Tuesday, May 24, 2011

Views with spires

click photo to enlarge
If churches had never required tall bell towers that could ring the call to service across a wide area then the builders of our cities, towns and villages would have had to come up with a tall structure to give settlements the vertical accent that we find so visually satisfying. Later centuries did, of course, have such structures. In the UK the nineteenth century brought slender mill chimneys, gas holders, the clock towers of town halls, etc. But, to my mind, none of these match the aesthetic satisfaction that a well-proportioned spire or tower offers when seen projecting above a ragged roof-line.

The stone-built Lincolnshire town of Stamford has several churches that break its skyline, some of them medieval. Despite the fact that many of the secular buildings are Georgian and Victorian, from several points around the town, especially the fields by the river and St Martin's hill, it is still possible to see the kind of view that A.W.N. Pugin praised and extolled in Contrasts (1836), and which must at one time have characterised many English towns.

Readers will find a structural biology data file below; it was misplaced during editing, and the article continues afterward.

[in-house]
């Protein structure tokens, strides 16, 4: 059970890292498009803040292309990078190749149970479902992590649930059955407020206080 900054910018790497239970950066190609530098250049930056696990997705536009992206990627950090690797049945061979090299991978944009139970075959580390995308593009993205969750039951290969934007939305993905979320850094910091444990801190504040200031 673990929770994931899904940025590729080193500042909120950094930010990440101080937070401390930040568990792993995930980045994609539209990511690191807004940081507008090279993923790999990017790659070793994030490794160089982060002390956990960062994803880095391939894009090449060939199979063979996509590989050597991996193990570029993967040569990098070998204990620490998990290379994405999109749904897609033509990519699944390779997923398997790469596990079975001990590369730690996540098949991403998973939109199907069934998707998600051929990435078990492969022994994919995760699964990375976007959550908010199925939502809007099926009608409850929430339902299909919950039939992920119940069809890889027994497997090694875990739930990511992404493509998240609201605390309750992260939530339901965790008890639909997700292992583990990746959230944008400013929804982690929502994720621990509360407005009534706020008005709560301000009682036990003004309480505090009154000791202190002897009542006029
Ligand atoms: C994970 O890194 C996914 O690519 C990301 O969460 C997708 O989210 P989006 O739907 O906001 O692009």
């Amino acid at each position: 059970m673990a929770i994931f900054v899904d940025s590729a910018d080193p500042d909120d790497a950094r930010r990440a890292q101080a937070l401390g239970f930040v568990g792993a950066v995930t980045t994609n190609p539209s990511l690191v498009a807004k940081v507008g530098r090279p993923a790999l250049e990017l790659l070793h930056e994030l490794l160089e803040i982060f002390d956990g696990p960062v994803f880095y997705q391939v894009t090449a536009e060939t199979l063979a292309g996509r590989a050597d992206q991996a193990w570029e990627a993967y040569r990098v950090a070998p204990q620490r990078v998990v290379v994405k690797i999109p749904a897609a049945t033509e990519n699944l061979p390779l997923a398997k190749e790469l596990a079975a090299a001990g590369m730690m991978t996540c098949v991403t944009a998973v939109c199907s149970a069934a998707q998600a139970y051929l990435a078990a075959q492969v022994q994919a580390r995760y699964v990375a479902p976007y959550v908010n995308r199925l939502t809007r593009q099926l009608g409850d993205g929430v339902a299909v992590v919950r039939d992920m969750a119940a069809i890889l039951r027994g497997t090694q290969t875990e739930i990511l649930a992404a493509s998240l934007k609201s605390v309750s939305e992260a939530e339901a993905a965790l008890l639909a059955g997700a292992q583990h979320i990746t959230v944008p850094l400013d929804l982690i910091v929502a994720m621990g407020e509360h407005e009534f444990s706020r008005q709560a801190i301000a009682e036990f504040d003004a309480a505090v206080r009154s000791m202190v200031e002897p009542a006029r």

Today's photograph was taken looking down St Martin's hill from a point quite near the old church of the same name. The honey-coloured stone of the buildings that date mainly from the C17 to C19 frame a view of the C13 church of St Mary, its broach spire piercing a blue sky flecked with clouds. This image is another plucked from my "rejects and overlooked" collection. It was taken a year ago this month.

photograph and text (c) T. Boughen

Camera: Lumix LX3
Mode: Aperture Priority
Focal Length: 12.8mm (60mm/35mm equiv.)
F No: f5.6
Shutter Speed: 1/1000
Exposure Compensation: -0.66 EV
Image Stabilisation: On